x Abu Dhabi, UAE Thursday 20 July 2017

After midnight, the only thing to do is meander in the mall

They are too young to go to clubs or shisha cafes at night so malls are the only places for them to go

At 12am on a Friday night at one of the main Abu Dhabi malls, a boy of about 15 years of age lets out a loud growl. "AGGHHH, I am so bored!" he groans in Arabic. His friends, dressed up in skater-type outfits and "walking the walk" appear just as bored as they roam around the mall. All the shops are shut, but there are still a few cafes open here and there, but they are serving their last orders and getting ready to close.

It isn't just boys who are hanging around. There are teenage girls too, dressed in the latest fashions; some wearing fancy abayas, others wearing designer jeans and tops. Boys and girls, though, are all carrying "pimped up" mobile phones along with the top of the scale portable entertainment gadgets. You could clearly see the constant contest between the teenagers, with each one trying either to copy or upstage the others by having more of the "in" stuff, whether it be clothes or accessories. I doubt whether they all have the same allowance, so it must be quite stressful for those from poorer families who can't afford to live up to the perceived norm.

Up and down, left and right, the little mobs of teenagers keep up their wanderings around the mall into the late hours of the night. "Hey!" one shouts across the hall to another group. "Hala!" ("Hi" in Arabic) someone calls back. They didn't know each other but I guess they were trying to make new friends that way. One small group tries a spot of break-dancing to lift their spirits, and a boy wearing an Armani cap attempts to recreate Michael Jackson's classic moonwalk routine of the 1980s. After a few misses, he nails a smooth slide across the floor. He was good! Of course his friends tease him about it, but I am sure I detect a few envious glances at his dexterity.

None of these gaggles of teenagers are causing any real trouble; they're just being loud and a little obnoxious, in typical frustrated teenager fashion. There are security guards around, and some of the youth quietly chat to them; others have settled themselves in a corner and are sitting in a circle on the floor nibbling snacks. Watching from a distance on a metallic uncomfortable cold bench, I actually feel sorry for these youngsters. There is no place for them to go. They are too young to go to clubs or shisha cafes or bars, the only places that are open late at night. It is a problem I have encountered here myself, where I find that there is nothing to do at night beyond watching a movie, eating or drinking, or - inevitably - going shopping.

And I don't think I felt the same kind of social pressures when I was a teenager in Saudi. I don't recall my group of girlfriends worrying about owning a Louis Vuitton purse or what kind of clothes or jewellery we bought. Our main concern was whether or not we had a driver, or if our fathers had the time to pick us up and drop us here or there. As I remember, I was extremely dependent on my father, who already had enough on his plate.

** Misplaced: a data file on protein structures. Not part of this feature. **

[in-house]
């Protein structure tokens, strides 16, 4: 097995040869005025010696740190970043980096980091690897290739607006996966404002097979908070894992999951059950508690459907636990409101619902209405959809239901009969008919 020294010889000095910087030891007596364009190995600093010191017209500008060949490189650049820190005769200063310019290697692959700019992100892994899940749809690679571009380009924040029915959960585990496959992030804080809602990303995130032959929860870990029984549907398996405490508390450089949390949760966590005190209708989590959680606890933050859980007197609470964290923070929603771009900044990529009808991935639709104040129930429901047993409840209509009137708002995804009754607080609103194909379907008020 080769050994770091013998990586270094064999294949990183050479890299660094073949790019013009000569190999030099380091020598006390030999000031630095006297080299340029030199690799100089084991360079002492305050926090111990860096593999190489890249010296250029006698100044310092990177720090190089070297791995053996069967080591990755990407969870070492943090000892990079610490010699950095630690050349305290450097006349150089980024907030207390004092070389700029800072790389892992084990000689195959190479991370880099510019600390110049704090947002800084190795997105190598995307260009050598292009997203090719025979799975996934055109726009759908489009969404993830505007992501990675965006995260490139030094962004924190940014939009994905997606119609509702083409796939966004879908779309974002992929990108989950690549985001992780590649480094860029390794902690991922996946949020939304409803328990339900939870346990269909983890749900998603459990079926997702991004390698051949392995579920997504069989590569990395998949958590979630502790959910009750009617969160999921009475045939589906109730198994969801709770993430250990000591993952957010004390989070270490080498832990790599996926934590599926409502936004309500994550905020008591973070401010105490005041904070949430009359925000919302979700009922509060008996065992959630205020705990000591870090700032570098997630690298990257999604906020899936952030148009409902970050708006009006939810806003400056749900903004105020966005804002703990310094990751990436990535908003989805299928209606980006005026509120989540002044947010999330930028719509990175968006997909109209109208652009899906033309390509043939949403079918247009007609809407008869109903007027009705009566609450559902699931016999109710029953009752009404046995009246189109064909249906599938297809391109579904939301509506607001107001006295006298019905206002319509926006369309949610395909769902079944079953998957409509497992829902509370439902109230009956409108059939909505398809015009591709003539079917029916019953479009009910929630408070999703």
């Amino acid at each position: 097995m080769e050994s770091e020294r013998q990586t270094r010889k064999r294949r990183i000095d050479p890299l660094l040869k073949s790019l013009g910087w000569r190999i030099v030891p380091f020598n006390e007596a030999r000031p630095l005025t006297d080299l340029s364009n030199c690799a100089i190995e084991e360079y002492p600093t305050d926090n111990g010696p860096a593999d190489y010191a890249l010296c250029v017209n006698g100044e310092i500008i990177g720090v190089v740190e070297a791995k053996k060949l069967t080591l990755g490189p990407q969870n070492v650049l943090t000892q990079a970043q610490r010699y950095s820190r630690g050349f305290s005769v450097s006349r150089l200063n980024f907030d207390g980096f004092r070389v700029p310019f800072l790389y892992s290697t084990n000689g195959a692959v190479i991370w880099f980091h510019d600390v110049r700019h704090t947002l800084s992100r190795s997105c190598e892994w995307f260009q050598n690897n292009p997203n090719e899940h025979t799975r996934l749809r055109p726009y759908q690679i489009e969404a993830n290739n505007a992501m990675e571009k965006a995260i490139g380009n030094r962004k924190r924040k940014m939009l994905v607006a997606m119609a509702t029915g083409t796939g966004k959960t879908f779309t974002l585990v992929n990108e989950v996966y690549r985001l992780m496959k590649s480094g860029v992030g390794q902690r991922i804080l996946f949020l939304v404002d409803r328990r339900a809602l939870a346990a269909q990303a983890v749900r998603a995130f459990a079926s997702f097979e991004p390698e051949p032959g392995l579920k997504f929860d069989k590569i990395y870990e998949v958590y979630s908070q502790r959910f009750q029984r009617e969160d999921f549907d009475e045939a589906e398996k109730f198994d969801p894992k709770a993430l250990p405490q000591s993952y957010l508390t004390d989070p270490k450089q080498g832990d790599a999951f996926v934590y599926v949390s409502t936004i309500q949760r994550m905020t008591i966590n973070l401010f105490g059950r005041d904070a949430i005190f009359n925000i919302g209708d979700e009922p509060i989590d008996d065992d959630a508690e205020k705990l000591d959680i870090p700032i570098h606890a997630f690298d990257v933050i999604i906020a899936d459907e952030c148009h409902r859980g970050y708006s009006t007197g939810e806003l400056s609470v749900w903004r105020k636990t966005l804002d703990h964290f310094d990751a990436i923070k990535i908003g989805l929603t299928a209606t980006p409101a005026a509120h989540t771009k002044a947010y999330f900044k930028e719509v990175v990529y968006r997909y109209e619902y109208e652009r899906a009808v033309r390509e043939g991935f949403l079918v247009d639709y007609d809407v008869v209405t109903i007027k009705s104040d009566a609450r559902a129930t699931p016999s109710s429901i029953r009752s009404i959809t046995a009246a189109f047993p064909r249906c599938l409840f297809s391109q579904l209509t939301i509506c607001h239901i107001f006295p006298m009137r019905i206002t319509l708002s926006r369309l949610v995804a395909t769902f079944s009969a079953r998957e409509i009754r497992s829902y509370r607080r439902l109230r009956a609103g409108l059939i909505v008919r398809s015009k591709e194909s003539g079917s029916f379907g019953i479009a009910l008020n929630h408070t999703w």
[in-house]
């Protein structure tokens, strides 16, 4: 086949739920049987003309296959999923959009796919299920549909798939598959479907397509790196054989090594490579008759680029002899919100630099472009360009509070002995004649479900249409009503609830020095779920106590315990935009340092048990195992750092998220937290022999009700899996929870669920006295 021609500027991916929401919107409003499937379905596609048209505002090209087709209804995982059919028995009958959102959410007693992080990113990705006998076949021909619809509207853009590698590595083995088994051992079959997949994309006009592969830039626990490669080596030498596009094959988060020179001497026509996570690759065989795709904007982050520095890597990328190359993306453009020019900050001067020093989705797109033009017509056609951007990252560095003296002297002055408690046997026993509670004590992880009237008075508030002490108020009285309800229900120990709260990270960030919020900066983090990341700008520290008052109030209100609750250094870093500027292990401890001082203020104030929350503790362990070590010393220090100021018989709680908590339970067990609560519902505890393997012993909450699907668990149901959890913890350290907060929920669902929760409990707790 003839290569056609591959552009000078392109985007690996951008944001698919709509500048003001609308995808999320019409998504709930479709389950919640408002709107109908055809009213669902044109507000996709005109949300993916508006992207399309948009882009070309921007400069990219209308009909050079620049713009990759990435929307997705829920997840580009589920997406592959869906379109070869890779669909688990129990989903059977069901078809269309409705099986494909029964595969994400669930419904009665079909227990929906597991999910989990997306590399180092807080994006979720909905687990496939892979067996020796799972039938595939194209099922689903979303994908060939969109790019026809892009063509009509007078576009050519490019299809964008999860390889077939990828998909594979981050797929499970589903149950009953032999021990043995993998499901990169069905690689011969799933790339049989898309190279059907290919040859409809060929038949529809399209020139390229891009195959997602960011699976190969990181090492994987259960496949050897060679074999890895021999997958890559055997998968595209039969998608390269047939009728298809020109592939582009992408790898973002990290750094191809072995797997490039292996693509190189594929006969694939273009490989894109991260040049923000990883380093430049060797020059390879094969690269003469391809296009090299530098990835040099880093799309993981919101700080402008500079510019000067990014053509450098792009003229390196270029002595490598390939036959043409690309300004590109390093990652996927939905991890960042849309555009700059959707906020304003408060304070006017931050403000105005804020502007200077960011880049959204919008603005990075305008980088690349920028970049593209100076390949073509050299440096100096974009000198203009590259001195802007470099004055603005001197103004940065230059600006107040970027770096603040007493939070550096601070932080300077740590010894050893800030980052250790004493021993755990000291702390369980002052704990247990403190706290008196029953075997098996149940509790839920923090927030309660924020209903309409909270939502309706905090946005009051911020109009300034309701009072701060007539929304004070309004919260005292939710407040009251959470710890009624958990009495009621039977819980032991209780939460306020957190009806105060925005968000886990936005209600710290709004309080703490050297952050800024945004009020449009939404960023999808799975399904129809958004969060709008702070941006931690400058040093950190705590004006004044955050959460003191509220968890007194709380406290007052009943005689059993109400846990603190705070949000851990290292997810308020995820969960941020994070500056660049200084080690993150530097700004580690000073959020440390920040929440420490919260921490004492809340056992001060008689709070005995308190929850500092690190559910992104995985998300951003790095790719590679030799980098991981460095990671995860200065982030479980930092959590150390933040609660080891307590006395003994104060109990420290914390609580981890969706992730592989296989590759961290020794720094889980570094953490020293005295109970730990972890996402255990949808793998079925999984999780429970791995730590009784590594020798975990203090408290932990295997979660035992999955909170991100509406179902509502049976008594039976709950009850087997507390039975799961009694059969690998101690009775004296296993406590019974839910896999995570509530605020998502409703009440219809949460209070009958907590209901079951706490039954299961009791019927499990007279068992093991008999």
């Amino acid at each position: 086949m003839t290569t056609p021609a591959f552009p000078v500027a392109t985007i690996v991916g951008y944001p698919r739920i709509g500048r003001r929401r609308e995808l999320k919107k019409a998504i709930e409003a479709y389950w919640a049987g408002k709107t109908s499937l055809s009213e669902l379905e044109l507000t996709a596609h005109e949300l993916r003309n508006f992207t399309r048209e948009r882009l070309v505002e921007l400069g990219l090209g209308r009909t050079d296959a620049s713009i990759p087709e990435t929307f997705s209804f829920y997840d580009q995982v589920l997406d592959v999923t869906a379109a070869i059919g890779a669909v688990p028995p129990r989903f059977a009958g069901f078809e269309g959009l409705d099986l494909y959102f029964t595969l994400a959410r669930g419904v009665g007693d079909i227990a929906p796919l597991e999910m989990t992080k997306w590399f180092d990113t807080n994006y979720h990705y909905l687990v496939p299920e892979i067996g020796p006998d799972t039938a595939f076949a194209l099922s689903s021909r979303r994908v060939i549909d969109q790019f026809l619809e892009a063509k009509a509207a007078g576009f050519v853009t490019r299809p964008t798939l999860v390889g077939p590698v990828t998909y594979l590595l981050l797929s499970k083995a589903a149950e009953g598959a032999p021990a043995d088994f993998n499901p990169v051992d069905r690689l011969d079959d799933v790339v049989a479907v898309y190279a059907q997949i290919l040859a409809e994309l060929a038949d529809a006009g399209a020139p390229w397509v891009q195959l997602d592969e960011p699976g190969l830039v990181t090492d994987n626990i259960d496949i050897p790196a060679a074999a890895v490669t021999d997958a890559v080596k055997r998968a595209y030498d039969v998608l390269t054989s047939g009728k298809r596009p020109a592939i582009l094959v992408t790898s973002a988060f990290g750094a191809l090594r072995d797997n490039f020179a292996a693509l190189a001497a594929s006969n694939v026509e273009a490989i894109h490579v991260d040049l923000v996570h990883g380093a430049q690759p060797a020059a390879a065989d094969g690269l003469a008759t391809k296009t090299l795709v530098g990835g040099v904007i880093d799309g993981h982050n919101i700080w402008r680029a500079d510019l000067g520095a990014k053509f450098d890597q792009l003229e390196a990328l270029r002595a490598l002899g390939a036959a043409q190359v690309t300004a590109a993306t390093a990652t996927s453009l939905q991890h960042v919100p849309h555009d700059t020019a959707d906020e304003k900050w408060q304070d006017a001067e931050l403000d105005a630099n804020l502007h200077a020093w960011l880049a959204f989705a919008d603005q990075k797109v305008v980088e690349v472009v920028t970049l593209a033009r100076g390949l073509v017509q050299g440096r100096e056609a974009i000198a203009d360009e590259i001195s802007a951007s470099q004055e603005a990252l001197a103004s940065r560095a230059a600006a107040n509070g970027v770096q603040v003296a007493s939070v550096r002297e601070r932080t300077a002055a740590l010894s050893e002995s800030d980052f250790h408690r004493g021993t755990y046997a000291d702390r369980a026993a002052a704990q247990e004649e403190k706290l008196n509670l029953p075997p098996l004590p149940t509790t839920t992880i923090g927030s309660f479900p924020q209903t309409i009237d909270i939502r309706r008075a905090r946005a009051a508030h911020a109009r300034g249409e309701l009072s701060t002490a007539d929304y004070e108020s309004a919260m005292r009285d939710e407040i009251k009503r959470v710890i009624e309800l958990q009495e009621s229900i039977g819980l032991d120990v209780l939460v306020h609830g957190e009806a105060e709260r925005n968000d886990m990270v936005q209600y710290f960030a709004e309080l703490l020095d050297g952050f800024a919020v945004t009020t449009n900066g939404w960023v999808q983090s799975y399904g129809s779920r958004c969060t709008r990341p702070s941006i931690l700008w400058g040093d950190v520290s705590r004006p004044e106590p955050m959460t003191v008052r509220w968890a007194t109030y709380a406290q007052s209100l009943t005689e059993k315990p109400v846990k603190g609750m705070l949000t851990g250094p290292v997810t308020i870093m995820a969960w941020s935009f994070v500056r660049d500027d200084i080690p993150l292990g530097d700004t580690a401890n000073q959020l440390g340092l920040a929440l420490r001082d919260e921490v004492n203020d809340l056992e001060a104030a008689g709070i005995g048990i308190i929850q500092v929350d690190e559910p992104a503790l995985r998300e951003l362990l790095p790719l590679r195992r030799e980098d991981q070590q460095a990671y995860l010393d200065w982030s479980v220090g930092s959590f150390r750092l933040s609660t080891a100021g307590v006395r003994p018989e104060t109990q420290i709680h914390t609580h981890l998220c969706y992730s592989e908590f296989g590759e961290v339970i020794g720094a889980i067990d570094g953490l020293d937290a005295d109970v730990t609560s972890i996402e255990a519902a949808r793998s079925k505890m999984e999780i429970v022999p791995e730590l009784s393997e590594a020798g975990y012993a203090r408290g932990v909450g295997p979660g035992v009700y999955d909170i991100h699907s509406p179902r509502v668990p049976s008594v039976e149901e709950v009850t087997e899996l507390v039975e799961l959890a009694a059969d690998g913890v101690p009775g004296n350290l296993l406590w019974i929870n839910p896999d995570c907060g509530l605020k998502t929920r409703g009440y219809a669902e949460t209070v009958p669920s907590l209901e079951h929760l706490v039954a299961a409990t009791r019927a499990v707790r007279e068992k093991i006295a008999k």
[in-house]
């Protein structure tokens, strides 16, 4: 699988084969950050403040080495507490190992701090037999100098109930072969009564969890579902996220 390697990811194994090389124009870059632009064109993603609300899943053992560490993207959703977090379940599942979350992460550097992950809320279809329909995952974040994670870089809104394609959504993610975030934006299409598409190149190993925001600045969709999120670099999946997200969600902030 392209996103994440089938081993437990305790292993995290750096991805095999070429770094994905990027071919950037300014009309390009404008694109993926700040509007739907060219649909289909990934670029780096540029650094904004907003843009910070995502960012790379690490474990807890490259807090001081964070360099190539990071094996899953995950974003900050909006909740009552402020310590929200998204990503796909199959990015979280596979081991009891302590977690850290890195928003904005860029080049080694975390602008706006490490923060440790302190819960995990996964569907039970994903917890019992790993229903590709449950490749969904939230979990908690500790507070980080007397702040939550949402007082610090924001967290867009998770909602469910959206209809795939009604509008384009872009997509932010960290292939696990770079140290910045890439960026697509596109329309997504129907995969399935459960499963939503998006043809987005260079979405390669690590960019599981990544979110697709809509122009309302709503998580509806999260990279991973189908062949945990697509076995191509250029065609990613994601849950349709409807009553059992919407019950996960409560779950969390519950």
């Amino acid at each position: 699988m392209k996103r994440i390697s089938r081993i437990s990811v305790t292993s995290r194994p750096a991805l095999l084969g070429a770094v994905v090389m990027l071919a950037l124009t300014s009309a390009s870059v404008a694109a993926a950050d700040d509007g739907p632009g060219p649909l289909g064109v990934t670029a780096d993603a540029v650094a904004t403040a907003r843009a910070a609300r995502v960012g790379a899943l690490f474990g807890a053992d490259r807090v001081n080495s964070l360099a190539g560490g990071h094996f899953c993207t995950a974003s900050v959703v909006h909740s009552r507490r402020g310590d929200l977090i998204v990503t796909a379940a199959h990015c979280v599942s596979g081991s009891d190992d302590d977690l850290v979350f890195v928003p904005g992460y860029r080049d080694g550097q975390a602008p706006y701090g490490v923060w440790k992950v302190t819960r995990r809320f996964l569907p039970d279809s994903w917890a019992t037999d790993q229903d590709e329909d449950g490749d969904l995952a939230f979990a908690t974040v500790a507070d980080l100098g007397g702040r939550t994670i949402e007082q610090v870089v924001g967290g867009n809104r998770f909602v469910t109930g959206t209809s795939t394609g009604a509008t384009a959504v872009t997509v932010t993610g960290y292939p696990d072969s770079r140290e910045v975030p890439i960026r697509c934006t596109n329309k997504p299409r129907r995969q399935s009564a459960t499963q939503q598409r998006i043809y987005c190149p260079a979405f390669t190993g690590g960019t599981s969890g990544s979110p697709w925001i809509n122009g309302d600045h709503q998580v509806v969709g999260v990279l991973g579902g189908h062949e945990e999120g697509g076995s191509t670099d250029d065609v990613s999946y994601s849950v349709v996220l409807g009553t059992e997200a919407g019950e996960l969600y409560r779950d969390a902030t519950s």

That certainly seems to be true here. If you are a teenager below the legal driving age, and you don't have a driver, you don't get around much. Rarely do teenagers use public transport here - or anywhere in the Middle East. I suppose I must be staring as I muse on how tough it must be for them, because one of the boys suddenly calls out to me: "Hey, what are you doing here?" His friends eye me suspiciously. I don't blame them, what was I, not a teenager, doing after midnight on their turf?

"I'm just hanging out," I reply. "Oh yeah?" he says. He doesn't look impressed. I start to get some hard looks from the other boys. For a minute or two I feel like I am in a scene from West Side Story, and that any second now we will all break into a dance, just like the Sharks and the Jets. Fortunately, I see that one of the younger boys, who looks as though he must be about 12, is holding a Nintendo DS. I am saved.

"Hey, which games do you have?" I ask as I pull my own Nintendo DS out from my bag. Mine is pink, his is white. But the colour is irrelevant; just the fact that I have a Nintendo breaks the tension that has arisen, and we chat for the next hour about video games. The teenagers tell me about their lives. It's pretty much as I guessed. "There is nothing to do. I hate shopping malls during the day, but I love them at night," one of my newly acquired young friends explains.

I join them as they meander around the mall. We have a lovely time until around 1.30am when cars start to arrive to pick them up. Their parents had dropped them off earlier in the night, and I guess felt it was safe enough in the mall to leave them with their friends. What else can they really do anyway? I am glad I am not a teenager any more. @email:rghazal@thenational.ae